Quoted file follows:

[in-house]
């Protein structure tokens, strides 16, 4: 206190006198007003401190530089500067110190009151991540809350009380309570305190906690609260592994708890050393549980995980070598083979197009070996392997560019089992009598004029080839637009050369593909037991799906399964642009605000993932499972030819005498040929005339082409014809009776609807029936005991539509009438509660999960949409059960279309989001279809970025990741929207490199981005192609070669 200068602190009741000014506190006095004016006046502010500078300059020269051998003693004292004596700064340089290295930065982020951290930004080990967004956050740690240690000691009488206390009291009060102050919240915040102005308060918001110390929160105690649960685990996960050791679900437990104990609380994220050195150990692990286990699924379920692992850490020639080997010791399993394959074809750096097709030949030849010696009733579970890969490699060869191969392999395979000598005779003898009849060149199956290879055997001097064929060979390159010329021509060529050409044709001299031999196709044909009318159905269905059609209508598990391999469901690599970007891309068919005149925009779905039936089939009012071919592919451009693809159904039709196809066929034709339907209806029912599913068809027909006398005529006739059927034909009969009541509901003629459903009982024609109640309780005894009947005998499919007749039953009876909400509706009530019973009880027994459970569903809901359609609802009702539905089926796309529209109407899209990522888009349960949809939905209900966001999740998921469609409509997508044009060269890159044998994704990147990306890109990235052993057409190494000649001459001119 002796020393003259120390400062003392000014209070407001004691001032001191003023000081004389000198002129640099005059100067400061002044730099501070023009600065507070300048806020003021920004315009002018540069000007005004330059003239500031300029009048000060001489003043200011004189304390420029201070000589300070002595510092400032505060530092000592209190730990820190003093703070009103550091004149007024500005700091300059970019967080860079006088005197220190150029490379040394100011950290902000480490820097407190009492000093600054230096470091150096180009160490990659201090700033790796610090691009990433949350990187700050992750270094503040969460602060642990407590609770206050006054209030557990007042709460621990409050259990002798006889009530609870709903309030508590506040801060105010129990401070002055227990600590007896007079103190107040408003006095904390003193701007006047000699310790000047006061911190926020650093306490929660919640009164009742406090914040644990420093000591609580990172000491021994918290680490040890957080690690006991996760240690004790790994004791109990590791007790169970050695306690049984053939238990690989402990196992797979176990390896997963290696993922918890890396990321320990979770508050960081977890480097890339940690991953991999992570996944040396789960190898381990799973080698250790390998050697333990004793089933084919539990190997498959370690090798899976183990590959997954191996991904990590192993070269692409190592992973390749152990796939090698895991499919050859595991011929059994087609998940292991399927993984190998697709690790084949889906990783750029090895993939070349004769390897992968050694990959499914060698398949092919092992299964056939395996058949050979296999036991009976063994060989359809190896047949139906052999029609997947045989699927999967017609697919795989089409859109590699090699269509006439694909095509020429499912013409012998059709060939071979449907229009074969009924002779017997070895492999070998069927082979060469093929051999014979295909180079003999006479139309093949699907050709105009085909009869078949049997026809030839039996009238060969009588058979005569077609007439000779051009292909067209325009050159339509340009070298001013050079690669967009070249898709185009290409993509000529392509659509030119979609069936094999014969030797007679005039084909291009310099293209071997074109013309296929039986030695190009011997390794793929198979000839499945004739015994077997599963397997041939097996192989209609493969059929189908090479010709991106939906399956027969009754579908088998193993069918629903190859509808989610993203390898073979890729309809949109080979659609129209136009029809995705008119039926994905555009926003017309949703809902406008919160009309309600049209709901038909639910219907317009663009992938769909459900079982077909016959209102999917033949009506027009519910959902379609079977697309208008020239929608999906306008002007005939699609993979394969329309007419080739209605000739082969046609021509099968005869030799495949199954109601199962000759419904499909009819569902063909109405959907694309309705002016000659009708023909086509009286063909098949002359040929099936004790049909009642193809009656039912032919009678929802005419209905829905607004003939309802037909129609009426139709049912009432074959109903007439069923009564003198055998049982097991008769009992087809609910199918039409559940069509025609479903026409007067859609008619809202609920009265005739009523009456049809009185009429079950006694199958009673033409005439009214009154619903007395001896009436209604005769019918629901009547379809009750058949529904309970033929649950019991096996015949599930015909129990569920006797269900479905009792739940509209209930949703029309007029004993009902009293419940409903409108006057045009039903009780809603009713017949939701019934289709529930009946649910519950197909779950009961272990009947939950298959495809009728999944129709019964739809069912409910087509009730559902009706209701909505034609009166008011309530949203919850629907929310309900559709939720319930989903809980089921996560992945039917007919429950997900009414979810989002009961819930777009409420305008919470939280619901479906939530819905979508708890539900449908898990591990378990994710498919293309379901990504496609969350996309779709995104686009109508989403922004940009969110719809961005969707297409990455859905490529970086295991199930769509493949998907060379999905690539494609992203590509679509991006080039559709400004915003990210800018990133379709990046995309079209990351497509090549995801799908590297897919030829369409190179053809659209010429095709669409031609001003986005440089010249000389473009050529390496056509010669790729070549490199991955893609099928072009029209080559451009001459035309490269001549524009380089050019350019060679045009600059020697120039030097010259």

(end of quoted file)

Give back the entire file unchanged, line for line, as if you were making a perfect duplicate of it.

[in-house]
């Protein structure tokens, strides 16, 4: 206190006198007003401190530089500067110190009151991540809350009380309570305190906690609260592994708890050393549980995980070598083979197009070996392997560019089992009598004029080839637009050369593909037991799906399964642009605000993932499972030819005498040929005339082409014809009776609807029936005991539509009438509660999960949409059960279309989001279809970025990741929207490199981005192609070669 200068602190009741000014506190006095004016006046502010500078300059020269051998003693004292004596700064340089290295930065982020951290930004080990967004956050740690240690000691009488206390009291009060102050919240915040102005308060918001110390929160105690649960685990996960050791679900437990104990609380994220050195150990692990286990699924379920692992850490020639080997010791399993394959074809750096097709030949030849010696009733579970890969490699060869191969392999395979000598005779003898009849060149199956290879055997001097064929060979390159010329021509060529050409044709001299031999196709044909009318159905269905059609209508598990391999469901690599970007891309068919005149925009779905039936089939009012071919592919451009693809159904039709196809066929034709339907209806029912599913068809027909006398005529006739059927034909009969009541509901003629459903009982024609109640309780005894009947005998499919007749039953009876909400509706009530019973009880027994459970569903809901359609609802009702539905089926796309529209109407899209990522888009349960949809939905209900966001999740998921469609409509997508044009060269890159044998994704990147990306890109990235052993057409190494000649001459001119 002796020393003259120390400062003392000014209070407001004691001032001191003023000081004389000198002129640099005059100067400061002044730099501070023009600065507070300048806020003021920004315009002018540069000007005004330059003239500031300029009048000060001489003043200011004189304390420029201070000589300070002595510092400032505060530092000592209190730990820190003093703070009103550091004149007024500005700091300059970019967080860079006088005197220190150029490379040394100011950290902000480490820097407190009492000093600054230096470091150096180009160490990659201090700033790796610090691009990433949350990187700050992750270094503040969460602060642990407590609770206050006054209030557990007042709460621990409050259990002798006889009530609870709903309030508590506040801060105010129990401070002055227990600590007896007079103190107040408003006095904390003193701007006047000699310790000047006061911190926020650093306490929660919640009164009742406090914040644990420093000591609580990172000491021994918290680490040890957080690690006991996760240690004790790994004791109990590791007790169970050695306690049984053939238990690989402990196992797979176990390896997963290696993922918890890396990321320990979770508050960081977890480097890339940690991953991999992570996944040396789960190898381990799973080698250790390998050697333990004793089933084919539990190997498959370690090798899976183990590959997954191996991904990590192993070269692409190592992973390749152990796939090698895991499919050859595991011929059994087609998940292991399927993984190998697709690790084949889906990783750029090895993939070349004769390897992968050694990959499914060698398949092919092992299964056939395996058949050979296999036991009976063994060989359809190896047949139906052999029609997947045989699927999967017609697919795989089409859109590699090699269509006439694909095509020429499912013409012998059709060939071979449907229009074969009924002779017997070895492999070998069927082979060469093929051999014979295909180079003999006479139309093949699907050709105009085909009869078949049997026809030839039996009238060969009588058979005569077609007439000779051009292909067209325009050159339509340009070298001013050079690669967009070249898709185009290409993509000529392509659509030119979609069936094999014969030797007679005039084909291009310099293209071997074109013309296929039986030695190009011997390794793929198979000839499945004739015994077997599963397997041939097996192989209609493969059929189908090479010709991106939906399956027969009754579908088998193993069918629903190859509808989610993203390898073979890729309809949109080979659609129209136009029809995705008119039926994905555009926003017309949703809902406008919160009309309600049209709901038909639910219907317009663009992938769909459900079982077909016959209102999917033949009506027009519910959902379609079977697309208008020239929608999906306008002007005939699609993979394969329309007419080739209605000739082969046609021509099968005869030799495949199954109601199962000759419904499909009819569902063909109405959907694309309705002016000659009708023909086509009286063909098949002359040929099936004790049909009642193809009656039912032919009678929802005419209905829905607004003939309802037909129609009426139709049912009432074959109903007439069923009564003198055998049982097991008769009992087809609910199918039409559940069509025609479903026409007067859609008619809202609920009265005739009523009456049809009185009429079950006694199958009673033409005439009214009154619903007395001896009436209604005769019918629901009547379809009750058949529904309970033929649950019991096996015949599930015909129990569920006797269900479905009792739940509209209930949703029309007029004993009902009293419940409903409108006057045009039903009780809603009713017949939701019934289709529930009946649910519950197909779950009961272990009947939950298959495809009728999944129709019964739809069912409910087509009730559902009706209701909505034609009166008011309530949203919850629907929310309900559709939720319930989903809980089921996560992945039917007919429950997900009414979810989002009961819930777009409420305008919470939280619901479906939530819905979508708890539900449908898990591990378990994710498919293309379901990504496609969350996309779709995104686009109508989403922004940009969110719809961005969707297409990455859905490529970086295991199930769509493949998907060379999905690539494609992203590509679509991006080039559709400004915003990210800018990133379709990046995309079209990351497509090549995801799908590297897919030829369409190179053809659209010429095709669409031609001003986005440089010249000389473009050529390496056509010669790729070549490199991955893609099928072009029209080559451009001459035309490269001549524009380089050019350019060679045009600059020697120039030097010259």